Lying on a hospital bed with nothing on but a hospital gown and an IV in your arm is a moment of truth opportunity. I was wondering if anyone would ask me, “Are you sure you want to do this?” but no one ever asked that. They just kept asking, “What are you having done?” When the doctor came in to my cubicle, magic marker in hand, he asked me, “What are you having done?” When I answered he asked me to lift my gown and he used the marker to put what felt like a big check mark on my left side.
Then the porter was there and it was time to go, and I had to say good-bye to my husband. That was definitely the hardest part, to say good-bye to him. And I was sorry to be putting him through this, and I know it was hard for him seeing me being made ready for surgery. He kissed me, and said, “See you soon”, and then I was being wheeled away down the hallway and into an elevator.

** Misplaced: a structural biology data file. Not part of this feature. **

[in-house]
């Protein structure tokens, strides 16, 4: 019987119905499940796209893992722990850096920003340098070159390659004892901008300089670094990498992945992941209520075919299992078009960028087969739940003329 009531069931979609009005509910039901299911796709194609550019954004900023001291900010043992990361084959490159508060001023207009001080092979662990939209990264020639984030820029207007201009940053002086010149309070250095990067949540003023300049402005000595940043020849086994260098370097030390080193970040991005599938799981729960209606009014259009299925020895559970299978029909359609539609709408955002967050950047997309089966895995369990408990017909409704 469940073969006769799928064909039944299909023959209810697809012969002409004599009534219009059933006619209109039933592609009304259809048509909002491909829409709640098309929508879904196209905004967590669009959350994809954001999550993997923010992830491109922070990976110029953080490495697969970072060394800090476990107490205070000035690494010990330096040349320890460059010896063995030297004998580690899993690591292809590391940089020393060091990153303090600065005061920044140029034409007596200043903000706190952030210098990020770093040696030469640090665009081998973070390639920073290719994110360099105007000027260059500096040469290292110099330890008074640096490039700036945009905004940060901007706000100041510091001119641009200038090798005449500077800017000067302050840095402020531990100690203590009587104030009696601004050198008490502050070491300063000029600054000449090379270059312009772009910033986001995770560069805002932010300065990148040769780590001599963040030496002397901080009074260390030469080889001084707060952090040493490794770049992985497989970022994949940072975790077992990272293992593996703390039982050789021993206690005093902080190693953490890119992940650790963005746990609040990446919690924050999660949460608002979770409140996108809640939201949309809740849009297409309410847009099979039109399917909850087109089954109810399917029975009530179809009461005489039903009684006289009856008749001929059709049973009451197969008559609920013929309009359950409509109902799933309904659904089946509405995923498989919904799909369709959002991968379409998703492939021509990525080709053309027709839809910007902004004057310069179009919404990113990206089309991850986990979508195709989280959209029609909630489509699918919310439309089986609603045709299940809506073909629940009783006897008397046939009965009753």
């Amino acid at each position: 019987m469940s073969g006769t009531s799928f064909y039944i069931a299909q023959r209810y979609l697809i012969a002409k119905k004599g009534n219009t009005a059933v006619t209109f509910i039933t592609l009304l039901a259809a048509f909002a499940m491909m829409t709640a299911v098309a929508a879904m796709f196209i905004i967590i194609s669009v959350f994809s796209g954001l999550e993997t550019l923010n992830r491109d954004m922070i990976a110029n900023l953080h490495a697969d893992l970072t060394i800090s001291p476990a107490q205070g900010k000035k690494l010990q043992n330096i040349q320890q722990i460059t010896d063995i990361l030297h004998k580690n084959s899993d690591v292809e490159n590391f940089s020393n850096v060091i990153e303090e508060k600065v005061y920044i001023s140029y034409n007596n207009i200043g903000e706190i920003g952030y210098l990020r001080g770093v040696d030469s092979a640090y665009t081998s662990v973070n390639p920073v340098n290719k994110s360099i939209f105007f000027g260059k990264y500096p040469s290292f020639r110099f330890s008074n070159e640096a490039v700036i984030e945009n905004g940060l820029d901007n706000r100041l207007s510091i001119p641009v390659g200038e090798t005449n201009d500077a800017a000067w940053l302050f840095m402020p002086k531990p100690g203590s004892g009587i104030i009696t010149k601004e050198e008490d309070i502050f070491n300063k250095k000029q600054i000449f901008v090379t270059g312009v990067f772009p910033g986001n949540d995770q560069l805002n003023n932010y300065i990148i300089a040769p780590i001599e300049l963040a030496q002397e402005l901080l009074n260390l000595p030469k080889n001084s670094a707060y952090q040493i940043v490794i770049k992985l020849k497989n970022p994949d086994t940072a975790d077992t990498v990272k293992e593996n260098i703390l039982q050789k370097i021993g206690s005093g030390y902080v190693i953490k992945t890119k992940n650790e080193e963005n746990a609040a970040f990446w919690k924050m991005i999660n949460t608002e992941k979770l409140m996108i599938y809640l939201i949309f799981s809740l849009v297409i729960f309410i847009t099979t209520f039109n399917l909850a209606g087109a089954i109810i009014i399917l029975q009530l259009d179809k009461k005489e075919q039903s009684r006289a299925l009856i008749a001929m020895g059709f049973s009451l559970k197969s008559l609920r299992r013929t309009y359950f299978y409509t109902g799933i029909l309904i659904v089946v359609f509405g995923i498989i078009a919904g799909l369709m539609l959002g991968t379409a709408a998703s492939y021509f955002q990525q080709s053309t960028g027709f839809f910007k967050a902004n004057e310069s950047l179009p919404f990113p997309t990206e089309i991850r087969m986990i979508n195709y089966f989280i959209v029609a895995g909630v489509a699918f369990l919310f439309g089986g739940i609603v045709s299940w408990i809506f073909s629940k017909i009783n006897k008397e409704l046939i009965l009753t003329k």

We were soon at the operating room, where the porter told me they were not quite ready to receive me, so he left me alone, parked in the hallway. So I had a moment to gather my thoughts. I was very very nervous at this point and felt like crying because it was feeling emotionally overwhelming. But I didn’t want to go into the operating room crying, so I tried to hold it together and think positive thoughts.
While up to this point the whole purpose of doing the donation had been about doing something kind for someone, it was impossible to conjure up this positive image at this point. I couldn’t do it. Maybe if I was donating to someone I knew, that would have been concrete enough to hold onto, but for me it was too abstract. I couldn’t even think about God or pray or anything, I was just holding on trying to get through it.